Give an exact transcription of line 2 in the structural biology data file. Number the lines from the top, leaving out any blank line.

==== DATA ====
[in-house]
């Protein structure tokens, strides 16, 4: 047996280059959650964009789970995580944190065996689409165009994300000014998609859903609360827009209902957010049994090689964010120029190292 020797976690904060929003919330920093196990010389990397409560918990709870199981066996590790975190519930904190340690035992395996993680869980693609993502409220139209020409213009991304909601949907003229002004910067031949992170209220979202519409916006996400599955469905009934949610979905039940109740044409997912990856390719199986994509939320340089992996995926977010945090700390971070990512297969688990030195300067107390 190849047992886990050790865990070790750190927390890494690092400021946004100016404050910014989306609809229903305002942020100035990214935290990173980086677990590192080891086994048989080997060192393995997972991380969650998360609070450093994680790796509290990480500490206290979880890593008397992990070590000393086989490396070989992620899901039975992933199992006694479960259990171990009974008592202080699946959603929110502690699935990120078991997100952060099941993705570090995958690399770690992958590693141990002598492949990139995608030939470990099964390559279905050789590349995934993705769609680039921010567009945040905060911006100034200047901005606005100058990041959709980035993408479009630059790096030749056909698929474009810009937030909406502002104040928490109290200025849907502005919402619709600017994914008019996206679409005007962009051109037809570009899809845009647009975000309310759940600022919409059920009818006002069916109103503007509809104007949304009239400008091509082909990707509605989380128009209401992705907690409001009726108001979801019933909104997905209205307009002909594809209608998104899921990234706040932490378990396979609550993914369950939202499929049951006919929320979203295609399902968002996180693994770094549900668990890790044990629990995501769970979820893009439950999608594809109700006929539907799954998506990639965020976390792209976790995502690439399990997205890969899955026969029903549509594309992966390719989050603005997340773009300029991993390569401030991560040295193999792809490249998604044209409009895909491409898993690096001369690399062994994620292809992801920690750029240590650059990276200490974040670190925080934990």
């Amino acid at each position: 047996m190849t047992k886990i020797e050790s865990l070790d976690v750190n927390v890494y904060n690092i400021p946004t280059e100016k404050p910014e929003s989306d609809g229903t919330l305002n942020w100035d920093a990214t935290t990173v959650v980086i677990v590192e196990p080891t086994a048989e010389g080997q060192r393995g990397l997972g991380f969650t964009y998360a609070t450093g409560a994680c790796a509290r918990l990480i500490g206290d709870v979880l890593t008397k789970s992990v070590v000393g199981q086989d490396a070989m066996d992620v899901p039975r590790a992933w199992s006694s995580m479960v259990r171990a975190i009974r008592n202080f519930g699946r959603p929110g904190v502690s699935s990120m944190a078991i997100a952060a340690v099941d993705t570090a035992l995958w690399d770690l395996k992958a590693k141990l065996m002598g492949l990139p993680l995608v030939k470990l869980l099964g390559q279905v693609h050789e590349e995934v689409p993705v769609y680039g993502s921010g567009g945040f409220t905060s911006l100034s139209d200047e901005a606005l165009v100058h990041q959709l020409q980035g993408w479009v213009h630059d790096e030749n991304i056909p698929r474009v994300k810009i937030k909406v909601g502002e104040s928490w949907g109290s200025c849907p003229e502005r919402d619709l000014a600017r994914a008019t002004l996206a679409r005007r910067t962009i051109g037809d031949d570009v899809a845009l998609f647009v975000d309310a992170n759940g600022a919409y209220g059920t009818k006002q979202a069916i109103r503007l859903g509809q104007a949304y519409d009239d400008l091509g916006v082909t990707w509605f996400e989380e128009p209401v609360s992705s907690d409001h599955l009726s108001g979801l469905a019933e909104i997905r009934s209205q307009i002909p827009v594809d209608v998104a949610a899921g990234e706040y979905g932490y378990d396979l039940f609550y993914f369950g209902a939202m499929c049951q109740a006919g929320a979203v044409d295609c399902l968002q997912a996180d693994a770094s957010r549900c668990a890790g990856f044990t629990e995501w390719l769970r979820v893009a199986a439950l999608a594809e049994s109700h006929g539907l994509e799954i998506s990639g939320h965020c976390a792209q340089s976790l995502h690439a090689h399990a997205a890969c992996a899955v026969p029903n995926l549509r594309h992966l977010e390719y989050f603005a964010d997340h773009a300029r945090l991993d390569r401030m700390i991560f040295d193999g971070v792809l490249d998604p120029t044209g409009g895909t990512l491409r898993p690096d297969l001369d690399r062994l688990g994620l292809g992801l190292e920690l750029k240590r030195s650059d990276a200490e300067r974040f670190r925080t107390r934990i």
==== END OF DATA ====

């Protein structure tokens, strides 16, 4: 047996280059959650964009789970995580944190065996689409165009994300000014998609859903609360827009209902957010049994090689964010120029190292 020797976690904060929003919330920093196990010389990397409560918990709870199981066996590790975190519930904190340690035992395996993680869980693609993502409220139209020409213009991304909601949907003229002004910067031949992170209220979202519409916006996400599955469905009934949610979905039940109740044409997912990856390719199986994509939320340089992996995926977010945090700390971070990512297969688990030195300067107390 190849047992886990050790865990070790750190927390890494690092400021946004100016404050910014989306609809229903305002942020100035990214935290990173980086677990590192080891086994048989080997060192393995997972991380969650998360609070450093994680790796509290990480500490206290979880890593008397992990070590000393086989490396070989992620899901039975992933199992006694479960259990171990009974008592202080699946959603929110502690699935990120078991997100952060099941993705570090995958690399770690992958590693141990002598492949990139995608030939470990099964390559279905050789590349995934993705769609680039921010567009945040905060911006100034200047901005606005100058990041959709980035993408479009630059790096030749056909698929474009810009937030909406502002104040928490109290200025849907502005919402619709600017994914008019996206679409005007962009051109037809570009899809845009647009975000309310759940600022919409059920009818006002069916109103503007509809104007949304009239400008091509082909990707509605989380128009209401992705907690409001009726108001979801019933909104997905209205307009002909594809209608998104899921990234706040932490378990396979609550993914369950939202499929049951006919929320979203295609399902968002996180693994770094549900668990890790044990629990995501769970979820893009439950999608594809109700006929539907799954998506990639965020976390792209976790995502690439399990997205890969899955026969029903549509594309992966390719989050603005997340773009300029991993390569401030991560040295193999792809490249998604044209409009895909491409898993690096001369690399062994994620292809992801920690750029240590650059990276200490974040670190925080934990």